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Assignment Ideas: Textual Analysis

New digital tools give users the opportunity to interact with and manipulate digital text with greater ease than ever before. The tools listed below can support the digital composition process from invention and drafting to peer response and revision. Since textual analysis projects are motivated by the same ethos as participatory politics and citizen media, they take on features of tactical media assignments. Students are transformed from passive consumers of web-based text into active textual producers through markup software. Markup software enables students to intervene in digital texts, publish their interventions to the web, and then participate in a networked conversation about their texts. By collaborating on drafts, annotating digital verbal and visual texts, and crowdsourcing interpretation, students are transformed into culture producers. Furthermore, markup and textual analysis software emphasize the links and patterns between texts, which can be advantageous to participatory and multilingual classrooms.


Wordle is a toy for generating “word clouds” from text that you provide. The clouds give greater prominence to words that appear more frequently in the source text. You can tweak your clouds with different fonts, layouts, and color schemes. The images you create with Wordle are yours to use however you like. You can print them out, or save them to the Wordle gallery to share with your friends.

Julie Meloni. "Wordles, or the gateway drug to textual analysis."

George Williams. "Using Wordle in the Classroom"

In my language and literature courses, I’ve just begun to introduce a bit of visualization into my teaching. Below, I explain step-by-step how we used Wordle in my senior-level eighteenth-century British literature course last year. For most of the semester, we proceeded along a path that would probably be perceived as more “traditional” for a literature course: occasional lectures, class discussions, student presentations, film clips of adaptations. In one unit, however, I showed students how to work with visualization as part of our analysis and discussion of two poems.
Erin Templeton. "Wordle Revisited."
As an English professor, textual analysis is one of the most fundamental skills that I teach, and as a result, it can feel like the bane of my existence. The source of my frustration (and that of my students) is trying to get from summary and/or description to analysis. Students are often very good at describing what is happening in a text, but it can be very hard for them to break out of this habit and think about language in other ways. Enter Wordle.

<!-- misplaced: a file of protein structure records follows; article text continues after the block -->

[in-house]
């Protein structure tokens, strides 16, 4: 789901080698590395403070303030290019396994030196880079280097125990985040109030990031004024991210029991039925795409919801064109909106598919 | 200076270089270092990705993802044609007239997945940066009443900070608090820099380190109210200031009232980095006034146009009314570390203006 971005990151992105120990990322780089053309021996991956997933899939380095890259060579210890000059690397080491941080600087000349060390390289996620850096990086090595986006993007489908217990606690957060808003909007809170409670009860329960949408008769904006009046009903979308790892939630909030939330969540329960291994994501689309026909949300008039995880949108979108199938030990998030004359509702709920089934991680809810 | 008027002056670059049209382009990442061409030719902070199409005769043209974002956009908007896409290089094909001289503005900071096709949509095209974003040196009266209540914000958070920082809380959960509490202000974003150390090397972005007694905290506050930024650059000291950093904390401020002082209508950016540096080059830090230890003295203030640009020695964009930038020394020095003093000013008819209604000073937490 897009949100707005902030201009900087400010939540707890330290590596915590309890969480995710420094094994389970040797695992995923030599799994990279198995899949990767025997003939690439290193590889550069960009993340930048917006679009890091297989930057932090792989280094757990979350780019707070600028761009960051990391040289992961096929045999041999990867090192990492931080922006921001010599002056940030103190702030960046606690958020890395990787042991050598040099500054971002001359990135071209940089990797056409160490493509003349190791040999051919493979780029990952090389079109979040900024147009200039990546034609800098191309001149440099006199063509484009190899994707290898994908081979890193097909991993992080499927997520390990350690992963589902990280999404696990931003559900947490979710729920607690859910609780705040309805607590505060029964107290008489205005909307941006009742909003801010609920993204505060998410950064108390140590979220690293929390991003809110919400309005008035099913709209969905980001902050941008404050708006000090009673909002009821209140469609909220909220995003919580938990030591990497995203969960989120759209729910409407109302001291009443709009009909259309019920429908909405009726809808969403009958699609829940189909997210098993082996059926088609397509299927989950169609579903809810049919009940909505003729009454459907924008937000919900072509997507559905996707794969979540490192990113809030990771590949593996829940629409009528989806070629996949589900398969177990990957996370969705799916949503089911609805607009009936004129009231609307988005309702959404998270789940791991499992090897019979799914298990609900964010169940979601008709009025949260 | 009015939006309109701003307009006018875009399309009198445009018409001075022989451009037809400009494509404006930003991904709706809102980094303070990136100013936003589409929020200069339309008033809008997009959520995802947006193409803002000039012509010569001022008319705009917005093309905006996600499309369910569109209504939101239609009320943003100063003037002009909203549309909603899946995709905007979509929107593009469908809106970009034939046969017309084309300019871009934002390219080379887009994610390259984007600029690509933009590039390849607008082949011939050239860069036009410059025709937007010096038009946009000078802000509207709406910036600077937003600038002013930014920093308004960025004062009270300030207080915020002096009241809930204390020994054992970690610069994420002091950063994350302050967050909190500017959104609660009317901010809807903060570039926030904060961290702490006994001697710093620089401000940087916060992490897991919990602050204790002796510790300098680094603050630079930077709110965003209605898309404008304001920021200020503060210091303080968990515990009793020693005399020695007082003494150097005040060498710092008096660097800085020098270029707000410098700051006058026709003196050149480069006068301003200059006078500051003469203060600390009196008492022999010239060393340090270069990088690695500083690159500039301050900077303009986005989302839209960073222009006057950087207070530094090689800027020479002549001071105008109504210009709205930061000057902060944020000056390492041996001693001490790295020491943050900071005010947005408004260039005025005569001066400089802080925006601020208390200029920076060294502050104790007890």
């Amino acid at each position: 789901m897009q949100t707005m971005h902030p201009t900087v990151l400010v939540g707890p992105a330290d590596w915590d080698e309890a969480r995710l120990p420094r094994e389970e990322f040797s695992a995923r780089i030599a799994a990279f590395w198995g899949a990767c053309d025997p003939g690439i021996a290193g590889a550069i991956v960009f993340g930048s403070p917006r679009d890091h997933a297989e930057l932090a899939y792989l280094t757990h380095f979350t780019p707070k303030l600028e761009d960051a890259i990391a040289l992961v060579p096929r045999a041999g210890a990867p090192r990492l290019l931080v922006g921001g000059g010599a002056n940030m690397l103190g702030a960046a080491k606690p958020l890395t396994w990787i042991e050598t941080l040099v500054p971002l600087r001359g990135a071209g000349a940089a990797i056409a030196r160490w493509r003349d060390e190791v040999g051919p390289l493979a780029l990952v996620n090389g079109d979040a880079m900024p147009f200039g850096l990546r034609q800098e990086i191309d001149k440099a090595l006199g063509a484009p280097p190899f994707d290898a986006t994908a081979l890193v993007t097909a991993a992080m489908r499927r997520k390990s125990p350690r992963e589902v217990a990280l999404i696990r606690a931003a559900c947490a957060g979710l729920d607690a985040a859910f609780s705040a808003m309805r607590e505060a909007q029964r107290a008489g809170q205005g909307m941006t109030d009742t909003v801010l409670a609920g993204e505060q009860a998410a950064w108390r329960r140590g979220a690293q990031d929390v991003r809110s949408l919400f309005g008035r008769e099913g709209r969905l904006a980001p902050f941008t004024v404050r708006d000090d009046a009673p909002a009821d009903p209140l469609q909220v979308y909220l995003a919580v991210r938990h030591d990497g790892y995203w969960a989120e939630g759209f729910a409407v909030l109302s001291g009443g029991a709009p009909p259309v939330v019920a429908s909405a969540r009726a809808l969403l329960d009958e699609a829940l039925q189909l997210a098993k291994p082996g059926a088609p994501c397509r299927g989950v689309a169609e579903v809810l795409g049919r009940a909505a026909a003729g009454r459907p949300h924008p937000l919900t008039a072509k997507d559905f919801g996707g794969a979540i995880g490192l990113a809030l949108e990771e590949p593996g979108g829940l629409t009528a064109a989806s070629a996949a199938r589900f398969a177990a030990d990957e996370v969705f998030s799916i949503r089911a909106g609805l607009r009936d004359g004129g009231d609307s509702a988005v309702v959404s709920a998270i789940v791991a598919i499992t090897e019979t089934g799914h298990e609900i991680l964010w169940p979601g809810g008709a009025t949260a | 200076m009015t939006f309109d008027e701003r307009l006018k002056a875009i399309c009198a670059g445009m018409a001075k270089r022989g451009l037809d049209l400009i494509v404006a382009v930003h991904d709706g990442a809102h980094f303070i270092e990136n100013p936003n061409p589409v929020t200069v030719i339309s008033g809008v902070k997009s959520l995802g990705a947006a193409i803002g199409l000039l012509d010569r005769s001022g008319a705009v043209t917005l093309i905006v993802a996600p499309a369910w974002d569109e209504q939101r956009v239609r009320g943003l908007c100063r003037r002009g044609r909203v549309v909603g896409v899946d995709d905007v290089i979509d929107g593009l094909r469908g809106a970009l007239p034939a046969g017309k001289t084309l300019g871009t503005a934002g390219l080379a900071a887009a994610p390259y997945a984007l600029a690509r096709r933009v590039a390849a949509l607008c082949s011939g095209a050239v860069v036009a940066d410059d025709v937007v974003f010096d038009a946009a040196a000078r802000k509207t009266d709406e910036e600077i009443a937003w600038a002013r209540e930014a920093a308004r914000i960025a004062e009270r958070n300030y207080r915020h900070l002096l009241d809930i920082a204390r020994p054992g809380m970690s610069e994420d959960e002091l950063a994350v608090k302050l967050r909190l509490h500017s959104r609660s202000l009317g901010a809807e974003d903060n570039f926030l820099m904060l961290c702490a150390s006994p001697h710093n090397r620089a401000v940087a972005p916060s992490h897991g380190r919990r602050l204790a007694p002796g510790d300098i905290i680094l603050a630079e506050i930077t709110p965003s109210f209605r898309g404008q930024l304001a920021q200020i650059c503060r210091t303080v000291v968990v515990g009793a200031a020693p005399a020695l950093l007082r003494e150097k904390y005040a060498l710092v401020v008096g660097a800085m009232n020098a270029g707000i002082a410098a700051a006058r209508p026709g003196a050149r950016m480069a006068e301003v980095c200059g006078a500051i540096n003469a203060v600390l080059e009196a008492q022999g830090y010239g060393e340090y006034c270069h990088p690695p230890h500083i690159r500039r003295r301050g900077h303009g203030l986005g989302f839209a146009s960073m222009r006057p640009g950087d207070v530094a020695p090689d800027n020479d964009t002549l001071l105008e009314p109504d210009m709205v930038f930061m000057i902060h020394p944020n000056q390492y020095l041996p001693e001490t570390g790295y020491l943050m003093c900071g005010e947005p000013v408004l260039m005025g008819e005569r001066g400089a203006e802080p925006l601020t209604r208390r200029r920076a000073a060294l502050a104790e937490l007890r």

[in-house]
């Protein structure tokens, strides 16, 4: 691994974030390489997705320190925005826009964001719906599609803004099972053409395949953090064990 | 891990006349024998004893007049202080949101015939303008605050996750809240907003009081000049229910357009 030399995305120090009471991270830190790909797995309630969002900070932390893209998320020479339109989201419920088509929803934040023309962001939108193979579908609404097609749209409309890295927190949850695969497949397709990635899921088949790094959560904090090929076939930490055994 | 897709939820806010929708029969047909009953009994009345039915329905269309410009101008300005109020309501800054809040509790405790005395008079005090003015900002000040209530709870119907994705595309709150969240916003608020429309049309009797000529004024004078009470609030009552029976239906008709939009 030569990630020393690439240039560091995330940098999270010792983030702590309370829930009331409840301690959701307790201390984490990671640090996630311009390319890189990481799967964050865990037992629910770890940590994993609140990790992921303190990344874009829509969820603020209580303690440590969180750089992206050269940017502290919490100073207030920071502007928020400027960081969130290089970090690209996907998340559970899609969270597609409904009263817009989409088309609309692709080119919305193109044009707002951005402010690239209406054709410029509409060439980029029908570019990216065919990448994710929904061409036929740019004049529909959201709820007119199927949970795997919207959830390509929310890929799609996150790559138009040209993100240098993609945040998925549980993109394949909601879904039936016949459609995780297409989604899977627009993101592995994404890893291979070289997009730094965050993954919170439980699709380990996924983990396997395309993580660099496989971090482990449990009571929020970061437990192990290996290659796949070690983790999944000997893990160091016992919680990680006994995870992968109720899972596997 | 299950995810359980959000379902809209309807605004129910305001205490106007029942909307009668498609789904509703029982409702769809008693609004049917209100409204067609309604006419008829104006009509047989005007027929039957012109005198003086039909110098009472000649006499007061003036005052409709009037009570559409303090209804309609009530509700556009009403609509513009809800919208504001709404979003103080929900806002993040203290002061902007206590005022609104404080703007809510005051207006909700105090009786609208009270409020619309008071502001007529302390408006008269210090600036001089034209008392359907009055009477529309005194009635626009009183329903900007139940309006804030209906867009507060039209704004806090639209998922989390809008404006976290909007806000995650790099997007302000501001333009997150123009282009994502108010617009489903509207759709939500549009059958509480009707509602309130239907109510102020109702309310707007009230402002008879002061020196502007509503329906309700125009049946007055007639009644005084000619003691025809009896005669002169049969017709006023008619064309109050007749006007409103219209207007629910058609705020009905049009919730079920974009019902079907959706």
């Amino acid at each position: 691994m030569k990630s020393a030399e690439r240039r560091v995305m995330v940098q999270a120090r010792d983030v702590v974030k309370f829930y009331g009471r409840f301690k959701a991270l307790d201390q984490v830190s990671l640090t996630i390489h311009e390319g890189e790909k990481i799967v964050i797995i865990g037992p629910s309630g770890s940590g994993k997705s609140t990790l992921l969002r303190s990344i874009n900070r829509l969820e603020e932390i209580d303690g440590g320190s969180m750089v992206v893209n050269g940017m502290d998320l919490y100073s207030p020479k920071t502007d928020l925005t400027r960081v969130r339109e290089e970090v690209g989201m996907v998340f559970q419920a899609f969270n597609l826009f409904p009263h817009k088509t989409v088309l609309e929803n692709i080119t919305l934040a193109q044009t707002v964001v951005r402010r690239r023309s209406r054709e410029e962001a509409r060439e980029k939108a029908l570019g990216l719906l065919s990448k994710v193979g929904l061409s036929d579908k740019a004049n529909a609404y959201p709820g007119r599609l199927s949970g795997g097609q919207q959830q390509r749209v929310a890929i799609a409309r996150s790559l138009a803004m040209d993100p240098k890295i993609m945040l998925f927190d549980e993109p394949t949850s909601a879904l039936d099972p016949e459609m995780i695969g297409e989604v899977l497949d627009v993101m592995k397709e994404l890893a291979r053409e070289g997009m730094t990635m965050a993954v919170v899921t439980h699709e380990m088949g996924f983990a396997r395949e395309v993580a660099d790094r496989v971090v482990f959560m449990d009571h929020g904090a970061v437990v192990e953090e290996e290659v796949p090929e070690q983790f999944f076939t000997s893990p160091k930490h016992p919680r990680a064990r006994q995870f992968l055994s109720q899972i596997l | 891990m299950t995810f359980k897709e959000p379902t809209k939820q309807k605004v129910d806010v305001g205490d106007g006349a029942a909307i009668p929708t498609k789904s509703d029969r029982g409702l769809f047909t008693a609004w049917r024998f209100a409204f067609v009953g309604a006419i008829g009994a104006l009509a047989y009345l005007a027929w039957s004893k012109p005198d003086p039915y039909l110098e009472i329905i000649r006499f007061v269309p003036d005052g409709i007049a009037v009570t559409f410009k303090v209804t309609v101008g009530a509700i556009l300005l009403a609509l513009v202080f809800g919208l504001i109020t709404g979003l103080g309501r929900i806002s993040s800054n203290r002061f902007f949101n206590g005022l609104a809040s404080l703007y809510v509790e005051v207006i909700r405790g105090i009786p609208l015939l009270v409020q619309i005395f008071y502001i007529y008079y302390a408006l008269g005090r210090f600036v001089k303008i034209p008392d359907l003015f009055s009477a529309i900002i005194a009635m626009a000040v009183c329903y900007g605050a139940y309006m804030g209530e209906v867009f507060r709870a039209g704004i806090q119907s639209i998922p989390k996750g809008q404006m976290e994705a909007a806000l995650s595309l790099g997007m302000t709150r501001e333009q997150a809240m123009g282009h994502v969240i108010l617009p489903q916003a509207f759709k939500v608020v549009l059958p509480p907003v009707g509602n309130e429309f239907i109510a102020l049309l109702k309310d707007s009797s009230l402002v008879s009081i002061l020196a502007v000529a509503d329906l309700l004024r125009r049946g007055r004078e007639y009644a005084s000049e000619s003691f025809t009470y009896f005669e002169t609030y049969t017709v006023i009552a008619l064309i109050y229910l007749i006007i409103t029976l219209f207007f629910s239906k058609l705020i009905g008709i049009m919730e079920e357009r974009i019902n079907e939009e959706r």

" Mark Sample's "Zen Scavenger Essay Writing" 2009/04/14/zen-scavenger-essay-writing/
Sample gives a few examples of ways to Wordle creatively. I particularly like this assignment: the professor creates a Wordle cloud out of a scholarly essay, and the students work collaboratively to reconstruct the original publication. So, here’s a word cloud generated from Rachel Adam’s essay in Twentieth Century Literature 53.3 (2007) on Tropic of Orange, “The Ends of American, the Ends of Postmodernism”:

Could a group of students reconstruct an essay out of this word cloud? And then persuade me and their classmates, through an overlay of textual and spoken improvisation, that their new essay is in fact a faithful recreation of the original?

Other Textual Analysis

Geoffrey Rockwell "What is Textual Analysis"

TAPoR: Text Analysis Portal for Research

TAPoR Portal Recipes describe common or interesting sequences of actions, which might be helpful while constructing assignments. The recipes are organized into three categories: location and identification of ideas, themes or specific terms; analysis of textual devices or themes; or the construction of new entities or corpus.


Prism is a tool for "crowdsourcing interpretation." Users are invited to provide an interpretation of a text by highlighting words according to different categories, or "facets." Each individual interpretation then contributes to the generation of a visualization, which demonstrates the combined interpretation of all the users.
Stanford Literary Lab.
The Stanford Literary Lab hosts a variety of literary research of a “digital and quantitative nature.” Founded by Matthew Jockers and Franco Moretti, the lab archives a variety of projects that use quantitative analysis to test hypotheses about massive sets of literary data. Moretti’s concept of “Distance Reading” and emphasis on literary analysis via graphs, maps, and charts supports tool such as Prism, Timeline, Maps.


Crocodoc permits users to upload, share, and annotate various forms of online documents. Instructors can create folders, tag them as public, and give students a link to submit their papers. Once uploaded, every member of the class can see everyone else’s work for annotation, collaboration, and peer review. Unlike Google Docs, Crocodoc texts are frozen upon upload. This allows users to comment on a static draft, without the author’s ability to change things as or after they comment. It’s a good tool to mark the changes that occur between drafts. –Pete Rorabaugh
Markup lets you draw on any webpage with a variety of tools to express your thoughts, make a point, or share ideas. Once you Get Markup, you can draw any time by clicking your bookmarklet or using your native browser extension. When the toolbar loads, start drawing. Publish to share your thoughts with others.

faculty/assignments/assignment_ideas/textual_analysis.txt · Last modified: 2015/06/04 19:26 (external edit)